Sometimes, when we find ourselves needing to recall certain facts, our memory can begin playing tricks on us. A new study has found that half of the people on Earth have a tendency to remember facts and events which have never actually happened to them.
Researchers from the University of Warwick have observed that if individuals are repeatedly told made-up events that have to do with their lives, about 50% of them will begin to believe in these stories and decide that they really did happen to them.
These finds place further doubts as to the reliability of eyewitness accounts used in courts of law. The research also sheds light on how people develop erroneous beliefs.
As part of their scientific investigation, the experts analyzed different stories told by people who were planted false memories and believed them to be their own.
More than 400 individuals took part in 8 studies and were asked to come up with a selection of false events - such as riding in a hot air balloon, playing tricks on their teacher when they were young and causing chaos at a family wedding. Meta-analysis of the results indicated that about 50% of the persons believed, to a certain degree, that they did in fact experience these made-up events.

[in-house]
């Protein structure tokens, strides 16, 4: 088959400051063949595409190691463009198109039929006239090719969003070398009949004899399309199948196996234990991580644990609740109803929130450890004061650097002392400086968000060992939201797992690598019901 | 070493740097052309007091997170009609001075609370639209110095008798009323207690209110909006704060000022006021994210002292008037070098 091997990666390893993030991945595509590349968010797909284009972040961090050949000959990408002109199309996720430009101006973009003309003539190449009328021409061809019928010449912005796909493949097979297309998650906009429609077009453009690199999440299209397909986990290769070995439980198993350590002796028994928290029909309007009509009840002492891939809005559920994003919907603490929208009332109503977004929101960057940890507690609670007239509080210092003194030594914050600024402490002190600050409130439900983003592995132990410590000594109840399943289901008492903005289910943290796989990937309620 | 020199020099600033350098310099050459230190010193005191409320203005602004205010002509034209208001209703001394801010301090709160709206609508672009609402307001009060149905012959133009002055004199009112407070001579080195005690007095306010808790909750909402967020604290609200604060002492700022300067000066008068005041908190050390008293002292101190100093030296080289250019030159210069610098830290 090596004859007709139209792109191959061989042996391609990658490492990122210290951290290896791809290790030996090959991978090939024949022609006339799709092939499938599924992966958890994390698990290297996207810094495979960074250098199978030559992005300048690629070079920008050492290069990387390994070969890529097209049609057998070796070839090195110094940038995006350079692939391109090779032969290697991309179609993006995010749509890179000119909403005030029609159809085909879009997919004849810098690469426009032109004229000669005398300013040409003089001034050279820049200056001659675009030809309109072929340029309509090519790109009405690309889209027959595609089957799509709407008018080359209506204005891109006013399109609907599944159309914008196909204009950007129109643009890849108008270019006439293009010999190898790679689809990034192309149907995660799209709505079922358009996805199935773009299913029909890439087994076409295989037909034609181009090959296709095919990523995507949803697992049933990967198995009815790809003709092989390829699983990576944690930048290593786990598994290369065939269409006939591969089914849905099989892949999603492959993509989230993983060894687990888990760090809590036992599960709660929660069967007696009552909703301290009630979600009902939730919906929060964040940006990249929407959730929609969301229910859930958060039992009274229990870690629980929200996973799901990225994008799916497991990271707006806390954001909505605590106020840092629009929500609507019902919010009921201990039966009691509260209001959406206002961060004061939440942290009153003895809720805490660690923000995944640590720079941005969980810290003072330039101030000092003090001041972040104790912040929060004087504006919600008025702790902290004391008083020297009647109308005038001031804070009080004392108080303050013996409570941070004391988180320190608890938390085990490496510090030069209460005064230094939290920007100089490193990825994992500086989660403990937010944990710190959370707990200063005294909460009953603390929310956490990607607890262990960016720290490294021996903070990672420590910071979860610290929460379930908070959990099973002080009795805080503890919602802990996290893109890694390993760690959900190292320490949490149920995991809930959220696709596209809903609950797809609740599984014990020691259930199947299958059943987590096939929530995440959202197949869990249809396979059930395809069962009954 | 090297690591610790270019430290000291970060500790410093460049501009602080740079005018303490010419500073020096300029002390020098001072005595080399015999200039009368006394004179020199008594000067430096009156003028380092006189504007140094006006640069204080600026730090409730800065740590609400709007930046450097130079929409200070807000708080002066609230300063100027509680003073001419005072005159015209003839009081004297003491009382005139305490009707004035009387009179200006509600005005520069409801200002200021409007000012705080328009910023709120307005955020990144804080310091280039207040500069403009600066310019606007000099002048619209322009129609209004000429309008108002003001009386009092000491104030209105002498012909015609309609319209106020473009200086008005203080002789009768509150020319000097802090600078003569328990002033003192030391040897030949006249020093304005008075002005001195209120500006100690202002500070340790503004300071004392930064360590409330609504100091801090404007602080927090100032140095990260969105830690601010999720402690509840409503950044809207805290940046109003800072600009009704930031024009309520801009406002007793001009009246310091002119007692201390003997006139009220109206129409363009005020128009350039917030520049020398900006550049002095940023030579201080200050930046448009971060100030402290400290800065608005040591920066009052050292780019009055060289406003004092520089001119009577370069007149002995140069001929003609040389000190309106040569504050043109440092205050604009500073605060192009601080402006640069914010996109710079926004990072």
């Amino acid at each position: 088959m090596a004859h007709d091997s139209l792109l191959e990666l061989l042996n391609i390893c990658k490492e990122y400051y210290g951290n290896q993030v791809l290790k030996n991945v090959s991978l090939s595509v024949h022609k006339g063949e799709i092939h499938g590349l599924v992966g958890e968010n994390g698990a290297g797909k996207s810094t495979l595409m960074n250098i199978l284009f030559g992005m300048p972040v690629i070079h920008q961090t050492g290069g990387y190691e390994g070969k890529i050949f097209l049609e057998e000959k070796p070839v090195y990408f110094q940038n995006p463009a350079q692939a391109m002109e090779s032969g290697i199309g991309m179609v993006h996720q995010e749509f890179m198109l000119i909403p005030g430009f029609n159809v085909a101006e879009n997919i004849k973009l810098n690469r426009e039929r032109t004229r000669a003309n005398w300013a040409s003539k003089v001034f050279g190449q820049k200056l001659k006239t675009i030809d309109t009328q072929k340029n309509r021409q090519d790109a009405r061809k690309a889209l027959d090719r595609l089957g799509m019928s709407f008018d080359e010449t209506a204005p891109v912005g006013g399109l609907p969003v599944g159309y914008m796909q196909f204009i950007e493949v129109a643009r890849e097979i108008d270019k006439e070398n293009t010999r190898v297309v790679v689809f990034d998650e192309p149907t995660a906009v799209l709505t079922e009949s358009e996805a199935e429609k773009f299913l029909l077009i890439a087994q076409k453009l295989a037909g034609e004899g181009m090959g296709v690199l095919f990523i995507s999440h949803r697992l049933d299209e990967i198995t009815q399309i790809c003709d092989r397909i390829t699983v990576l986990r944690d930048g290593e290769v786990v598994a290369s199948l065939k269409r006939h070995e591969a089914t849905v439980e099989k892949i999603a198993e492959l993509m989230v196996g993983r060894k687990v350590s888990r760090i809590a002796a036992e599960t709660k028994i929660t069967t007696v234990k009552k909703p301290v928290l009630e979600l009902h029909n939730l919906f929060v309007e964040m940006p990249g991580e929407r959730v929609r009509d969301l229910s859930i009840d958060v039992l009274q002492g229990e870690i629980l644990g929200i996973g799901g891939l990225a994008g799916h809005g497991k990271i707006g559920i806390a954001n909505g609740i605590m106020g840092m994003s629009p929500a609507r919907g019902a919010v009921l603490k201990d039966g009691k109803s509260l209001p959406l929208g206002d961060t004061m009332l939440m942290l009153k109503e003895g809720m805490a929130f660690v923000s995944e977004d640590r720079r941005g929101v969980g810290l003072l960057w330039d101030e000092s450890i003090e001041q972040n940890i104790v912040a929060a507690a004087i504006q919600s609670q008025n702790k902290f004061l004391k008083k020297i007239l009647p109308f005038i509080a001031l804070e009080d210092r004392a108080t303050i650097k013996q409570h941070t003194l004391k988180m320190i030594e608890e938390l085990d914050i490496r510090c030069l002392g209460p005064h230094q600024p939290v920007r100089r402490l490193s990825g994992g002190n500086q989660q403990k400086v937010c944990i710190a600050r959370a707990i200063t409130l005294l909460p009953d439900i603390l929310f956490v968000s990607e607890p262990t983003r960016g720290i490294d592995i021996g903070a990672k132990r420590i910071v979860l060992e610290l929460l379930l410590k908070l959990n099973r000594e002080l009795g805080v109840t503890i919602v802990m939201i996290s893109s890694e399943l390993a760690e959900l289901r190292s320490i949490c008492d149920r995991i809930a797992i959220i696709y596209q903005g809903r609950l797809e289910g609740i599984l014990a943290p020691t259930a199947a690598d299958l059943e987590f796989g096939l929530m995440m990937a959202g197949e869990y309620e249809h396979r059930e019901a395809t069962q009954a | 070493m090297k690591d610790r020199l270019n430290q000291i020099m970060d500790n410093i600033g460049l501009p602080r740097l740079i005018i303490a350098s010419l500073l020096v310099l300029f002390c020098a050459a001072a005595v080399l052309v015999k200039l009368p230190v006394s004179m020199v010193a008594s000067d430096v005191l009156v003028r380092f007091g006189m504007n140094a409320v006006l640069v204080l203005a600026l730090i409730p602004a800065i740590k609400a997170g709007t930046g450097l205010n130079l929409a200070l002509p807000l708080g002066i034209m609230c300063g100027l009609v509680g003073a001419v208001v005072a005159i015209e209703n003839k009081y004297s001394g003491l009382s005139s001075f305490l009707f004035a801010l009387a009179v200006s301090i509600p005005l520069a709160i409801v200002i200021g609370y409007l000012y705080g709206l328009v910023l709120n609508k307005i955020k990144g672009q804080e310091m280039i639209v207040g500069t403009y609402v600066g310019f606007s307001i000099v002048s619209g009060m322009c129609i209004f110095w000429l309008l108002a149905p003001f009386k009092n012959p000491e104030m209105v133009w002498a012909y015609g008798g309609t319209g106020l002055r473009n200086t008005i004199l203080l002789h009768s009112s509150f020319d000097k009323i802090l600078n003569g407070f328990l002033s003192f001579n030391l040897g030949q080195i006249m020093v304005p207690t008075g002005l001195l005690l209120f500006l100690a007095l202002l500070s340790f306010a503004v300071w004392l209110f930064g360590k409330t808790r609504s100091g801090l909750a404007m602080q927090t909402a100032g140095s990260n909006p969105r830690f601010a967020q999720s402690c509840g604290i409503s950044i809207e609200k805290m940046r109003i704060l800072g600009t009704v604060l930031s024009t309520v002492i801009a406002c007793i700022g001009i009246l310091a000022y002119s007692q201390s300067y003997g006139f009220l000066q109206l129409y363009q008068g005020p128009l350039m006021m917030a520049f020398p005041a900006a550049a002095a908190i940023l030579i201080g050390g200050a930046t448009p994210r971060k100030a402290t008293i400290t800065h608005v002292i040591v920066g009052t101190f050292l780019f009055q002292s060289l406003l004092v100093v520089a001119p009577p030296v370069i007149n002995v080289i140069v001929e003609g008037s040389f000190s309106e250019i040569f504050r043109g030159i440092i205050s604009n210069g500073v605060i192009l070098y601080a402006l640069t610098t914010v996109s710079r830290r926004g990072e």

About 30% of the believers took these implanted memories to heart and even added their own details, while also including life events that they really did experience.
The remaining 20% believed these false memories with a certain dose of skepticism, although in their case the repetition of false events continued for days.
We now know that there are many factors that affect the creation of false beliefs and memories. When a person truly wishes for something and constantly imagines it, at some point they begin to accept it as truth.
"We're familiar with this phenomenon but still do not fully understand all of the factors that lead to its occurrence, " says head of the study Dr. Kimberley Wade.